This is not an argument for inward looking passivity. In fact it is just the opposite. You would notice that what I have listed as the likely determinants of India’s success in transforming herself would all require us to work with external partners.
As a nation state India has consistently shown tactical caution and strategic initiative, sometimes simultaneously. The record bears this out. Non-alignment itself was an act of strategic courage. We kept our nuclear option alive despite the NPT and exercised it in 1998 when economically stronger countries could not. Since 1988 we have made considerable progress in our relations with China. The Indo-Soviet Treaty, the India-Sri Lanka Agreement of 1987, the India-Sri Lanka Free Trade Agreement of 2000, the India-US civil nuclear cooperation agreement, and so on. The list of our previous strategic initiatives is impressive.
But equally, initiative and risk taking must be strategic, not tactical, if we are to avoid the fate of becoming a rentier state. That is why it is important to peg our goals and use of power to our immediate and overriding interest in our domestic transformation. In other words, our condition and the state of the world require us not to seek hegemony, or domination, or expansion, or strategic depth. None of these serve our basic interest, even in a defensive sense. Being a bridging power, or a swing state might, in certain circumstances.
What would this mean in practice? It means, for instance, that faced with piracy from Somalia, which threatens sea-lanes vital to our energy security, we would seek to build an international coalition to deal with the problem at its roots, working with others and dividing labour. Today the African Union has peacekeeping troops on the ground in Somalia. We could work with others to blockade the coast while the AU troops act against pirate sanctuaries on land, and the world through the Security Council would cut their financial lifelines, build the legal framework to punish pirates and their sponsors, and develop Somalia to the point where piracy would not be the preferred career choice of young Somali males. This is just one example of what such a policy could mean in practice.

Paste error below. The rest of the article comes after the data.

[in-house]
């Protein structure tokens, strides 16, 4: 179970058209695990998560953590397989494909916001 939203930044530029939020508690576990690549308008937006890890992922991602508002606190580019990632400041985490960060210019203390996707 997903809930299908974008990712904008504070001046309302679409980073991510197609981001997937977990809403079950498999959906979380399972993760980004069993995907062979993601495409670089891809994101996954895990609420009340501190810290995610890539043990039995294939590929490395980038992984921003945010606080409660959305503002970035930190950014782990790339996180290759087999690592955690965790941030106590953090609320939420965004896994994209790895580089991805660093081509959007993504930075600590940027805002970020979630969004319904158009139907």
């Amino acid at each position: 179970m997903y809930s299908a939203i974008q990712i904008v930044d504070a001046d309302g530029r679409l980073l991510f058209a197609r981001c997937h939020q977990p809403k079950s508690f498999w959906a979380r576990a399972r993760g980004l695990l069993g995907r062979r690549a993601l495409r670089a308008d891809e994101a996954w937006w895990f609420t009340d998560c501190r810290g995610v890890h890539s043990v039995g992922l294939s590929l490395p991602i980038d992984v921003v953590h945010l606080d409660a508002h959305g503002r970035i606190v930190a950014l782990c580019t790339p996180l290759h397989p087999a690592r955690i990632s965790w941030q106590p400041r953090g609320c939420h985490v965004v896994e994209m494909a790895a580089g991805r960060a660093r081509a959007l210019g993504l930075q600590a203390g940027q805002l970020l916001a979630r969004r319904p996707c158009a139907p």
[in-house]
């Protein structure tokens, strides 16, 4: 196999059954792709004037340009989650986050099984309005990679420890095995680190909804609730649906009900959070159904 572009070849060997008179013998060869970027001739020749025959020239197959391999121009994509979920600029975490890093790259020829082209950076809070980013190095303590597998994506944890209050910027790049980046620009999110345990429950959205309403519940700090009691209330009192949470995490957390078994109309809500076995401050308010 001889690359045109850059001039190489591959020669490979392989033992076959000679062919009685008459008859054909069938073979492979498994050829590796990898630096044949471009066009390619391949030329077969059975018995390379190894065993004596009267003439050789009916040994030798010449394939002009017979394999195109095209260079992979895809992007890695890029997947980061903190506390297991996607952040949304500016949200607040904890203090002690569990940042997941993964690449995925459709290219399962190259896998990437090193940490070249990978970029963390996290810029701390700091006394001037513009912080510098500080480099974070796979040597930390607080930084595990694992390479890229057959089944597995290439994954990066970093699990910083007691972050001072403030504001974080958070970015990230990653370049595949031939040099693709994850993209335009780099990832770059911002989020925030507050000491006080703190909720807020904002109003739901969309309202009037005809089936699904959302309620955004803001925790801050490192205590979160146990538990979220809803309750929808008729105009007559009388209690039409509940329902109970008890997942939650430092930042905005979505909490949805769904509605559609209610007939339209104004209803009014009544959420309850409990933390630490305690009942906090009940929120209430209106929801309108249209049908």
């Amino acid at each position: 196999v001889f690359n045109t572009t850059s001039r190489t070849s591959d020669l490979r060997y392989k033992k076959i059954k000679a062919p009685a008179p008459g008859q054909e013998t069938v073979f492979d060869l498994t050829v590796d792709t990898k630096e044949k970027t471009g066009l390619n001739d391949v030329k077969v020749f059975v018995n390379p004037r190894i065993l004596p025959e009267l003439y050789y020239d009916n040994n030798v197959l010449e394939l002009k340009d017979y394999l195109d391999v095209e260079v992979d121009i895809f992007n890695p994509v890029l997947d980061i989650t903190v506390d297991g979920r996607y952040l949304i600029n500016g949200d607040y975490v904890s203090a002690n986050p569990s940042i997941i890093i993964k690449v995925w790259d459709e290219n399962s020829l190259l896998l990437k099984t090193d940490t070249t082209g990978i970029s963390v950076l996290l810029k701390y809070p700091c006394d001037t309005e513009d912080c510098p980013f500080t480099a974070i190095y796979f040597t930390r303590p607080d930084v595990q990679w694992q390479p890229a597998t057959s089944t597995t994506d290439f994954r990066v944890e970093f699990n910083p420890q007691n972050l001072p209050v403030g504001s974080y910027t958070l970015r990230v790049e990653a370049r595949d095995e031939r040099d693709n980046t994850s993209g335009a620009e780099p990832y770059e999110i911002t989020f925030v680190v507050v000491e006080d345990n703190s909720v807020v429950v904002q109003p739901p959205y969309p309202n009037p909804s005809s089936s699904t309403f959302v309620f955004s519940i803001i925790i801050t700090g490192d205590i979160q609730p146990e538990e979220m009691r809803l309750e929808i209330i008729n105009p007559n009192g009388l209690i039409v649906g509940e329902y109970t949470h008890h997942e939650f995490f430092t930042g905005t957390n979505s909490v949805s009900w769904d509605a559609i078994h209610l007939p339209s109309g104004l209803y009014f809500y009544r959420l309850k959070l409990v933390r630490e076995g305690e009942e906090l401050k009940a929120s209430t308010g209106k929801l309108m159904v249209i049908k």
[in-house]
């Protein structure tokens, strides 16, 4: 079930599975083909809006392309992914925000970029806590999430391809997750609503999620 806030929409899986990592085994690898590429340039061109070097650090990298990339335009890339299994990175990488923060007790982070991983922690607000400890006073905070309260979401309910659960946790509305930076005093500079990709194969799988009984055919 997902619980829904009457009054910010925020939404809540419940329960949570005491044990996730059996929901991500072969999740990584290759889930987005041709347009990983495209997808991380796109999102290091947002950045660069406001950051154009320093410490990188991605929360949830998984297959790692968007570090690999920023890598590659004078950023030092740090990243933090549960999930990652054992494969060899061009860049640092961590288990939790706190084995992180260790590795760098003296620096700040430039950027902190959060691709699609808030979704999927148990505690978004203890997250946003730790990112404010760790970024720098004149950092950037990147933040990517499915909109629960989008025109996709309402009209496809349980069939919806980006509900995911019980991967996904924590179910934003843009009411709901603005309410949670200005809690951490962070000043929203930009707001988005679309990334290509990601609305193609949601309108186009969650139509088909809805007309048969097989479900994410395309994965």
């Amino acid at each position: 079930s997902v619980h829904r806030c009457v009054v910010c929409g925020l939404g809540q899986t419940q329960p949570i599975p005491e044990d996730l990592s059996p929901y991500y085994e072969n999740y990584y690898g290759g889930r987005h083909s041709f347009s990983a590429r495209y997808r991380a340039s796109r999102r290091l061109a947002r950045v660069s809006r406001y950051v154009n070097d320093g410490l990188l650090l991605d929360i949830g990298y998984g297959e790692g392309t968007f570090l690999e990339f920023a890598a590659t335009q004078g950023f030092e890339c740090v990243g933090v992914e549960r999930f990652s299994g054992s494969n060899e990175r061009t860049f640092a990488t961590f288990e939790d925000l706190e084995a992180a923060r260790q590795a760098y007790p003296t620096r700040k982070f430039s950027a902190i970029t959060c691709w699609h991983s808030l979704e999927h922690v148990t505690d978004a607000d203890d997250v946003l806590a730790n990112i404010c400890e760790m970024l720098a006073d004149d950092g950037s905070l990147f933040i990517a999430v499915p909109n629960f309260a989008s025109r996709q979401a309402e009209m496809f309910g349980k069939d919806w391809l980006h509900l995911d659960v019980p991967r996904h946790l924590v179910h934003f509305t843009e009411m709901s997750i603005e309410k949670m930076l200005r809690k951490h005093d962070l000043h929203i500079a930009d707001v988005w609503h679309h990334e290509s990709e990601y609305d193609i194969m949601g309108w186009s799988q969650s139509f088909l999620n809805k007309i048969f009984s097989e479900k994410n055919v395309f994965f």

In today’s world we must also be ready to contribute within our capacity to the global public goods that are increasingly important to our well being, such as freedom of the seas. Are we ready to shape outcomes on critical issues such as energy security and in areas such as the West Asia? Not yet. We have internal hesitations due to what I would call the Partition syndrome and our fear of the communalisation of discourse. But more than that, our capacities, though growing, are still limited in certain fields critical to national security.
As a result of sixty years of non-entanglement or non-alignment we have built a country whose influence is considerable in our immediate neighbourhood. As a result of our economic growth, we are heard with respect and consulted in global economic councils. The new central role of the G-20 is tribute to the shift in global economic power and interdependence. But political and military power is the core, and is something that existing power holders do not share voluntarily or easily. On the larger political issues of the day we are consulted and have views that matter. India’s independence of action (or independent agency) has grown over time. In 1948 we went to the UN seeking help against Pakistani aggression in J&K. In 1971 we helped the people of Bangladesh to create their own state, using legitimate force in self defence and in the service of a clear and legitimate political goal. And in 2008, helped by the USA and major powers, the international community rewrote the rules for nuclear cooperation with India making an exception in our favour in the NSG. This is progress.
With time, our positive interests will grow and our horizons expand, as a responsible member of the international community.
As an old fashioned patriot I am confident that ultimately the Indian people, history and geography will prevail, as they always have.
To sum up.
For a considerable time to come India will be a major power with several poor people. We must always therefore be conscious of the difference between weight, influence and power. Power is the ability to create and sustain outcomes. Weight we have, our influence is growing, but our power remains to grow and should first be used for our domestic transformation.
History is replete with examples of rising powers who prematurely thought that their time had come, who mistook influence and weight for real power. Their rise, as that of Wilhelmine Germany or militarist Japan, was cut short prematurely.
So at the risk of disappointing those who call on India to be a “responsible” power, (meaning that they want us to do what they wish), and at the risk of disappointing some of you who like to think of India as an old-fashioned superpower, I would only say, as Mrs Indira Gandhi once said: “India will be a different power” and will continue to walk her own path in the world. That is the only responsible way for us.